Apple to take Nike+ tracking sensors to the slopes?

Apple to take Nike+ tracking sensors to the slopes?
Apple ready to sensor you

Apple is looking to expand the sensor technology Nike has pioneered into other sportswear than shoes, with news that it could soon be heading to a ski slope near you.

A new patent reveals Apple's plans to adapt the Nike + iPod sensor so that it can work in sports garments other than running shoes.

The patent describes how the new technology will be able to be used on certain 'authorised' shirts and tracksuit bottoms (so-called 'smart garments') and how it will also be added to sports equipment such as skis and in-line skates.

The Nike+ iPod sensor has been a massive success for both companies so it's easy to see why Apple would want to expand this technology.

Interestingly, though, there's nowhere in the patent that actually mentions Nike so it may be that Apple wants to go it alone when it comes to smart garment technology.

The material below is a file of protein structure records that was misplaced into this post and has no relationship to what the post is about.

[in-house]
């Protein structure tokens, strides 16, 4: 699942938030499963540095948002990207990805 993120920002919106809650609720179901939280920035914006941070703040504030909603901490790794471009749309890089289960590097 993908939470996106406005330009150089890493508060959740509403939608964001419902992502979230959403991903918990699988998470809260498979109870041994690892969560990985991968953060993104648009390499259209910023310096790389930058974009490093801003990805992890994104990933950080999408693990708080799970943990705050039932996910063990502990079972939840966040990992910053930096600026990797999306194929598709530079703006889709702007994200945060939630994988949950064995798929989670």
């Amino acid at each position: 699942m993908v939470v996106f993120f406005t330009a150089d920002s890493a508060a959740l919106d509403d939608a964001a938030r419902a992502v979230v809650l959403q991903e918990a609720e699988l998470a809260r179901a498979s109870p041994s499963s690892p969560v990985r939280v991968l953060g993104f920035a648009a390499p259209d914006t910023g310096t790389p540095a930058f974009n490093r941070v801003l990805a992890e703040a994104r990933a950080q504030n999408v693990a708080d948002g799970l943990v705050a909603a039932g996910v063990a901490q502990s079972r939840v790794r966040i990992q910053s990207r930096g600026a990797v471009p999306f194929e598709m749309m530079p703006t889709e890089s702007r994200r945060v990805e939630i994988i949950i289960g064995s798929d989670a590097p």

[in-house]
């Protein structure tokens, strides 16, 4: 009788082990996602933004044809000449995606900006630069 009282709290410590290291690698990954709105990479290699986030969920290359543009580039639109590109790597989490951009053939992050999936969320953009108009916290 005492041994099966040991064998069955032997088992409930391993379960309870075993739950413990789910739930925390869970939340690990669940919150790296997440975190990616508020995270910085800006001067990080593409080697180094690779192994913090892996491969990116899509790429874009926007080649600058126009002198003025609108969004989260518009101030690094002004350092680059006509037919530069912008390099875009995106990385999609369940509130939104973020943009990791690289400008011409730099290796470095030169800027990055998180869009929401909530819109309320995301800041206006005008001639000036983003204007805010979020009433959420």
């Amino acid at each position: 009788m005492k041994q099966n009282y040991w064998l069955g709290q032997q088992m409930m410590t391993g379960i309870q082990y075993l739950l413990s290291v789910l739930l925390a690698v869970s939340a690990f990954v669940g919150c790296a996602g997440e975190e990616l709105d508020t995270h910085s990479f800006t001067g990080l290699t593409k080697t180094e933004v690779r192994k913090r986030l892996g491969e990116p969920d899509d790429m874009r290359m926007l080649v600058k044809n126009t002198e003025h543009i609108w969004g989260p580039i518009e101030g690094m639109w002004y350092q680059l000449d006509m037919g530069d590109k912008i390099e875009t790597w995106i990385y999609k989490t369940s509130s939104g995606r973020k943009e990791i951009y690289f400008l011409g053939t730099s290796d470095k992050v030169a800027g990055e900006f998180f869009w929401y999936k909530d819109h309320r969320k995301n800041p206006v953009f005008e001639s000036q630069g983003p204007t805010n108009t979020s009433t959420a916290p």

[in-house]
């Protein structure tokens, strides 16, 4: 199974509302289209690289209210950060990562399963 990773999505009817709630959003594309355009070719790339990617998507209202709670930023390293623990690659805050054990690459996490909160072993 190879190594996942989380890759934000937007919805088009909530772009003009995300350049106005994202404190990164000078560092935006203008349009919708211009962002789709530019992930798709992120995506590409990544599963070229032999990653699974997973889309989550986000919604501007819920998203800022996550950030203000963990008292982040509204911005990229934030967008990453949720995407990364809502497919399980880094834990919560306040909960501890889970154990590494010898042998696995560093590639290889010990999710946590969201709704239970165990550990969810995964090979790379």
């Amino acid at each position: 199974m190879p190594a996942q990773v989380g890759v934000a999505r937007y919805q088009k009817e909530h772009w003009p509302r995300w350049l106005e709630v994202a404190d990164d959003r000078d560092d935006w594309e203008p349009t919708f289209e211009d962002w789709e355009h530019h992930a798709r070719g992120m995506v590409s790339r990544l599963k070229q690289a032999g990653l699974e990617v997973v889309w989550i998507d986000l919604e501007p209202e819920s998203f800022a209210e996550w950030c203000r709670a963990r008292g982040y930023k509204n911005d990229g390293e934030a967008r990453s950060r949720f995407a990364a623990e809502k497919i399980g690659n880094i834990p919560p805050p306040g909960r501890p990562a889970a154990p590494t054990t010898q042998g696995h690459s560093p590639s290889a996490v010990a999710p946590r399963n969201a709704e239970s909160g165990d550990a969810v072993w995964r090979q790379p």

Competition and camaraderie

"Outdoors endurance activities have become very popular not only because they are enjoyable and healthy, but also because they provide opportunities for competition, camaraderie, and a structured regimen," explained the patent's blurb, which seems to be written by the same author as the Scouting For Boys handbook.

It continued: "It would be beneficial for an individual participating in an outdoor endurance activity such as running, cross-country skiing, in-line skating, or outdoor swimming to be able to monitor his or her performance in metrics such as speed, distance, slope, elevation, equipment used (thereby correlating an individual's performance to particular running shoes, for example)."

The patent mentions that the sensor technology can also tell users when their sporting outfits are getting too old.

That's right, Apple could soon be telling you that you look shabby and you need a new iGarment. Don't say we didn't warn you.

Via BGR and Patently Apple

Marc Chacksfield

Marc Chacksfield is the Editor In Chief, at DC Thomson. He started out life as a movie writer for numerous (now defunct) magazines and soon found himself online - editing a gaggle of gadget sites, including TechRadar, Digital Camera World and Tom's Guide UK. At Shortlist you'll find him mostly writing about movies and tech, so no change there then.